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Greenhouse Gases Reduced Through Voluntary Projects

Greenhouse gas emissions reductions from voluntary projects were 6.1 percent higher in 2005 than in 2004, according to a report released by the Energy Information Administration (EIA).

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Greenhouse gas emissions reductions from voluntary projects were 6.1 percent higher in 2005 than in 2004, according to a report released by the Energy Information Administration (EIA).

A total of 221 U.S. companies and other entities reported to the Voluntary Reporting of Greenhouse Gases Program that they had undertaken 2,379 projects to reduce or sequester greenhouse gases in 2005, says EIA.

Project-level emission reductions included 294 million metric tons of carbon dioxide equivalent (MMTCO2e) in direct emission reductions, 67 MMTCO2e in indirect emission reductions, and 8 MMTCO2e of reductions from carbon sequestration, according to the report.  Direct reductions are emission reductions from sources owned or leased by the reporting entity, while indirect reductions are emission reductions from sources not owned or leased by the reporting entity but that occur as a result of the entity's activities, says EIA. In addition, 13 MMTCO2e of reductions were reported under the EIA 1605EZ form, which does not ask whether reported reductions are direct reductions or indirect reductions.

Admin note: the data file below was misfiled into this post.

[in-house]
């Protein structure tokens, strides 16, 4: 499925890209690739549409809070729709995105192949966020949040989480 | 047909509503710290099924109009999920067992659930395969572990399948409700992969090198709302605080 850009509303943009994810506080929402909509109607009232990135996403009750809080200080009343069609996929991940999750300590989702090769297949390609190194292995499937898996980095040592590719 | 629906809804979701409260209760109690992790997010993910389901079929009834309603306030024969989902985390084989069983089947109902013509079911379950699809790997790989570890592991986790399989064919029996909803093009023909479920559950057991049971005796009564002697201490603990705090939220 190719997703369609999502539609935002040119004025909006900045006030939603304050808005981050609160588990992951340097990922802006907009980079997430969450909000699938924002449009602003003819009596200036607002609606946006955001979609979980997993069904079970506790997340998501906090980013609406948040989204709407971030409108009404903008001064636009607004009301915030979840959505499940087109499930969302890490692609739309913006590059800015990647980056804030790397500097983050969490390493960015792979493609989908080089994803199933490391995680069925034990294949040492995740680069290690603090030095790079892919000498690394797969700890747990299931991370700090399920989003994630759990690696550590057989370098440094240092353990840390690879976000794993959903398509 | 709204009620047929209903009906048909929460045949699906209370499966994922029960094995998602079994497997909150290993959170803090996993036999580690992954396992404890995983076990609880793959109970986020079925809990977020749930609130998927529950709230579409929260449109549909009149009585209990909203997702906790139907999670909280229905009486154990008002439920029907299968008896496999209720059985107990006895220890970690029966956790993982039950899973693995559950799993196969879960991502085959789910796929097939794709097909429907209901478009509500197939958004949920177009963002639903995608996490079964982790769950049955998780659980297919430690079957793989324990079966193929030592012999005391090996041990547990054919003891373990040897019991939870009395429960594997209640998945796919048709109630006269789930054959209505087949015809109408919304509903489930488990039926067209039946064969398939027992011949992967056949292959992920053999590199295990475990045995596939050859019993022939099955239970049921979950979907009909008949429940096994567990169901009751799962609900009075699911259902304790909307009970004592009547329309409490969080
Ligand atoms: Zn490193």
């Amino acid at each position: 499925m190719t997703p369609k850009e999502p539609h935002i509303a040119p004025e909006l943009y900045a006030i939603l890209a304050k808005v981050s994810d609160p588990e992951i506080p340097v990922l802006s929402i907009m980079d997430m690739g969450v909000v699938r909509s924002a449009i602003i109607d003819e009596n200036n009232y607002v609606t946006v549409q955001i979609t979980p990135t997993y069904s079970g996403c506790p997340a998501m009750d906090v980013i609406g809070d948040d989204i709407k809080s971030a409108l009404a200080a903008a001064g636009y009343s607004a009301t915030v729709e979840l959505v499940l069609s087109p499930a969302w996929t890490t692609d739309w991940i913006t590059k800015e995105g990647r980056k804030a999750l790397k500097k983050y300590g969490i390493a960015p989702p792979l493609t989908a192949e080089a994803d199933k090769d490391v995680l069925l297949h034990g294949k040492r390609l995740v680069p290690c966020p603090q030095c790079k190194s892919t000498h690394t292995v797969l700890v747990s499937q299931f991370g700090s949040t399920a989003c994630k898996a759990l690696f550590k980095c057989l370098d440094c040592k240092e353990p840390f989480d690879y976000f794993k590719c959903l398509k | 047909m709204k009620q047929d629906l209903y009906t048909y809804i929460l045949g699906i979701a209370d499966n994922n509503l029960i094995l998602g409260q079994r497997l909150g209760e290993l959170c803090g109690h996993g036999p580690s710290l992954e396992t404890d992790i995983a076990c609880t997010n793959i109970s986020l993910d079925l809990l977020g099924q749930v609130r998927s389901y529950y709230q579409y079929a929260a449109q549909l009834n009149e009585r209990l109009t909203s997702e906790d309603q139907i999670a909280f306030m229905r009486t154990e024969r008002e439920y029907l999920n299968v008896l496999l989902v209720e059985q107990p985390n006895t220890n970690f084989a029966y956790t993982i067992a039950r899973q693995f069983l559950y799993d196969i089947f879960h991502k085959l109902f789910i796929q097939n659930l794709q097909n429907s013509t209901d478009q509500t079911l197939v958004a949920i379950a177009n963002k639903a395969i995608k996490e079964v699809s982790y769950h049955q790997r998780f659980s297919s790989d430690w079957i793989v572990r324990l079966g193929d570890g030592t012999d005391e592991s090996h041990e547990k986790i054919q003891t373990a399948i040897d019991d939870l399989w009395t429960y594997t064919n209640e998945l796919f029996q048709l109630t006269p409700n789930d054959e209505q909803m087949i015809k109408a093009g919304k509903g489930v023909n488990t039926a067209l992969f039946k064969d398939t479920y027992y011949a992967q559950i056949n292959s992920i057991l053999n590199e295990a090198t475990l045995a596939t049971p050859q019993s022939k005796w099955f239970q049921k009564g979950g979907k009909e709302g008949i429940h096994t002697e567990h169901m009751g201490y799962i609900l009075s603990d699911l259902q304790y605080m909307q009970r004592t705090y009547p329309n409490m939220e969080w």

Reports were received from participants in 24 different industries or services. The electric power sector, with 97 companies reporting, continues to provide the largest number of participants to the program (44 percent), says EIA. The number of participants from outside the electric power sector (124 reporters) was nine times the number that reported for 1994, the first year of the program. These companies include firms engaged in automobile manufacturing, petroleum production and refining, coal mining, food processing, textile manufacturing, primary metals production, electronic and electrical equipment manufacturing, and the chemical industry.  Alternative energy providers, agriculture and forestry organizations, and organizations in other sectors (government, commercial, and residential) also reported, says EIA.

The Voluntary Reporting of Greenhouse Gases Program, a provision of the Energy Policy Act of 1992, is intended to encourage and recognize innovative, low-cost, and nonregulatory approaches to limit emissions of greenhouse gases.

 
An electronic version of the report Voluntary Reporting of Greenhouse Gases 2005 Summary, can be downloaded from EIA's website at: http://www.eia.doe.gov/oiaf/1605/vrrpt/summary/index.html.


posted on 12/28/2006



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